Arduino LEDs - A beginner's guide

How do I LED?

You want to do cool ass LED projects but have no clue where to start? I did too!
But Lenny and me figured it out and now I can share what I've learned with you. Sounds good? Let's get started!

But I'm a n00b!

That's alright! We all are at some point and getting an LED Arduino setup to work is easier than you might expect. I don't think you need any preliminary skills other than a little bit of C(++) coding ability. But even if you've never written any C at all, this could be a nice way to pick up some basics. Just follow along, have a look at the examples and tinker with the code as you'd like.

What we need

An Arduino

These are so-called microcontrollers. You can think of them as very basic computers with limited capabilities. In general, they can do one thing at a time. In our case they are going to control our LED strip. There are numerous ways to get a hold of Arduino boards and there are many different kinds out in the wild. The most common model (afaik) and the one we used is the Arduino Uno. I suggest you look around on your own, the official Arduino-branded versions are a bit pricy. However, since the hardware design is open-sourced there are cheap knock-offs to be found everywhere. I will not make a recommendation at this point, but I'm sure you'll manage to figure this out on your own :)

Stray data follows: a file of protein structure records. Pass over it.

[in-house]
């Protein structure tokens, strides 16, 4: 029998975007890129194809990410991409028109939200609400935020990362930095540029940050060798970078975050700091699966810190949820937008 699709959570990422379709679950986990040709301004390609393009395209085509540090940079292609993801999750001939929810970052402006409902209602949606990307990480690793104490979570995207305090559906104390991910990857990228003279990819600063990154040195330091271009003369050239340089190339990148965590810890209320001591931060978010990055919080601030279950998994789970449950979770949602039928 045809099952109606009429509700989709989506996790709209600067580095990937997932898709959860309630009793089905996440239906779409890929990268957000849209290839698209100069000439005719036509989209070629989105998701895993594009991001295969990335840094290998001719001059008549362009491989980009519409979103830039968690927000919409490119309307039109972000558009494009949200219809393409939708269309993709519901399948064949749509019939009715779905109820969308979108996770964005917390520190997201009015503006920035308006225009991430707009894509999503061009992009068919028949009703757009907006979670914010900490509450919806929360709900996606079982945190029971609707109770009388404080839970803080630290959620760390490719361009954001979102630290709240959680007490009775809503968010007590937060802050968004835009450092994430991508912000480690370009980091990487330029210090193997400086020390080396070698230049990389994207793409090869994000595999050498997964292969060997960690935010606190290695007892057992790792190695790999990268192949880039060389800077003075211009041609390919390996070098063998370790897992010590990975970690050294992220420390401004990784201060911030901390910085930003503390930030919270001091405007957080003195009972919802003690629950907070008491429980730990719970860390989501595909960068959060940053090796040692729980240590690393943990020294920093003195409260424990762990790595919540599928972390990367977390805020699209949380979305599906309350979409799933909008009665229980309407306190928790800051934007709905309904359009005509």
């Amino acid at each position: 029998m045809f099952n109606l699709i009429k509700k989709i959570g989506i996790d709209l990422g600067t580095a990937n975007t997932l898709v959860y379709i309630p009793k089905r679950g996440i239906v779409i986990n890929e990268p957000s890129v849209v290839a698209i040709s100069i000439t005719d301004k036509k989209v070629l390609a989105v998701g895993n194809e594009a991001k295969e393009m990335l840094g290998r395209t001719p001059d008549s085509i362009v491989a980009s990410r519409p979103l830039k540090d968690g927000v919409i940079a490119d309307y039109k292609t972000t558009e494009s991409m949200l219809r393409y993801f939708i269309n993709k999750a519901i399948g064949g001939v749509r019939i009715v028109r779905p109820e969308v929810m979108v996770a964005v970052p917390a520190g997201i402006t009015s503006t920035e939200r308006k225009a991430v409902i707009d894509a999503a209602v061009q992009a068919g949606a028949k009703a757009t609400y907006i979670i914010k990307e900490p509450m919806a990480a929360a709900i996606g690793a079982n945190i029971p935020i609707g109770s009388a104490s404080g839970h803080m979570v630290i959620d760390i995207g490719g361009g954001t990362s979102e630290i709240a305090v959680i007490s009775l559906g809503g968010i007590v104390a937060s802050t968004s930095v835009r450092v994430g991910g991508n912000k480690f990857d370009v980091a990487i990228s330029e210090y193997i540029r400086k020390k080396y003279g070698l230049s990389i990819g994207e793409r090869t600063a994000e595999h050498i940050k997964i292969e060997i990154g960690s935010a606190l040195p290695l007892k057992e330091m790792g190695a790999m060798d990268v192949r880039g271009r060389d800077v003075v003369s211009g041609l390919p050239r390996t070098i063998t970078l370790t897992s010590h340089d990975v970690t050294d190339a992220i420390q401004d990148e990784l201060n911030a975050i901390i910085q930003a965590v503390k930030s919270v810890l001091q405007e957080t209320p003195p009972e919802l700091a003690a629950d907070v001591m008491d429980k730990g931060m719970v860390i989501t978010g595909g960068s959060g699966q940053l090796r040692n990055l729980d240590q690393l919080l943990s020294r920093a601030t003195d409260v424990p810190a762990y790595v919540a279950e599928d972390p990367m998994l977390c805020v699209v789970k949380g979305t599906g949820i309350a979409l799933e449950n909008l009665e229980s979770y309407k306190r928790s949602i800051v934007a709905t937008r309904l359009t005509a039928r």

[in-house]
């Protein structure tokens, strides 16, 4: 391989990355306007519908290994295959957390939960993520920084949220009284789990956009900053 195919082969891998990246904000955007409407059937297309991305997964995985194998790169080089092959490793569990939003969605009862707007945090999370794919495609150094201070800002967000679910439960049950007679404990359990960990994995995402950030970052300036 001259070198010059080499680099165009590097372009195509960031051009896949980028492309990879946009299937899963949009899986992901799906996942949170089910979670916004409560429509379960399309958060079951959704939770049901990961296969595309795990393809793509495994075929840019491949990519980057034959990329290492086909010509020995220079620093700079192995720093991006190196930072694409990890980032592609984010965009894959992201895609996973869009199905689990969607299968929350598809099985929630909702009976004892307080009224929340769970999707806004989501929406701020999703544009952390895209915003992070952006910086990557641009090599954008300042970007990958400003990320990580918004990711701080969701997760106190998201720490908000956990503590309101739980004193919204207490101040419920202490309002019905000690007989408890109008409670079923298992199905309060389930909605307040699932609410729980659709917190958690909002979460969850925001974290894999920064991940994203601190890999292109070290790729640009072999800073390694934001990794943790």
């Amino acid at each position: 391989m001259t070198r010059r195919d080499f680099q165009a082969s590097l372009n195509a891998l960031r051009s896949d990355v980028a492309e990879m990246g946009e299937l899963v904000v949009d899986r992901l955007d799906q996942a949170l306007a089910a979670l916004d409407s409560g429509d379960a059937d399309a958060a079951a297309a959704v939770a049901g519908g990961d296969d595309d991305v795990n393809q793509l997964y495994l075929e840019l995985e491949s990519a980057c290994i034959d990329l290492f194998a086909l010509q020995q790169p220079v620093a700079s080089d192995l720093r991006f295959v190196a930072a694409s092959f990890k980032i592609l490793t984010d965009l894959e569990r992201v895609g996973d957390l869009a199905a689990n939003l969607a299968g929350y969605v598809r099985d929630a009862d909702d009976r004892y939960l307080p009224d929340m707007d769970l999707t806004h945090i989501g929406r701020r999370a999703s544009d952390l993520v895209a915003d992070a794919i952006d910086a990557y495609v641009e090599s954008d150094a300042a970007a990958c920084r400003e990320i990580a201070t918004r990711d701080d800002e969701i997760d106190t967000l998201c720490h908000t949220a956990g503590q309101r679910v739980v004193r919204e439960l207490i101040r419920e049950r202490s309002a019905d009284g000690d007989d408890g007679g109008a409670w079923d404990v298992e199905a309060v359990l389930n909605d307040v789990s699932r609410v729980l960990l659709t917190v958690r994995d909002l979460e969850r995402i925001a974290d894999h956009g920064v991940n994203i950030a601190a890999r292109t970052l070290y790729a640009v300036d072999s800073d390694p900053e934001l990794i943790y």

An LED strip

Again, there are tons of different models out there that work with Arduinos. Since we're using the FastLED library, I suggest looking for one of these.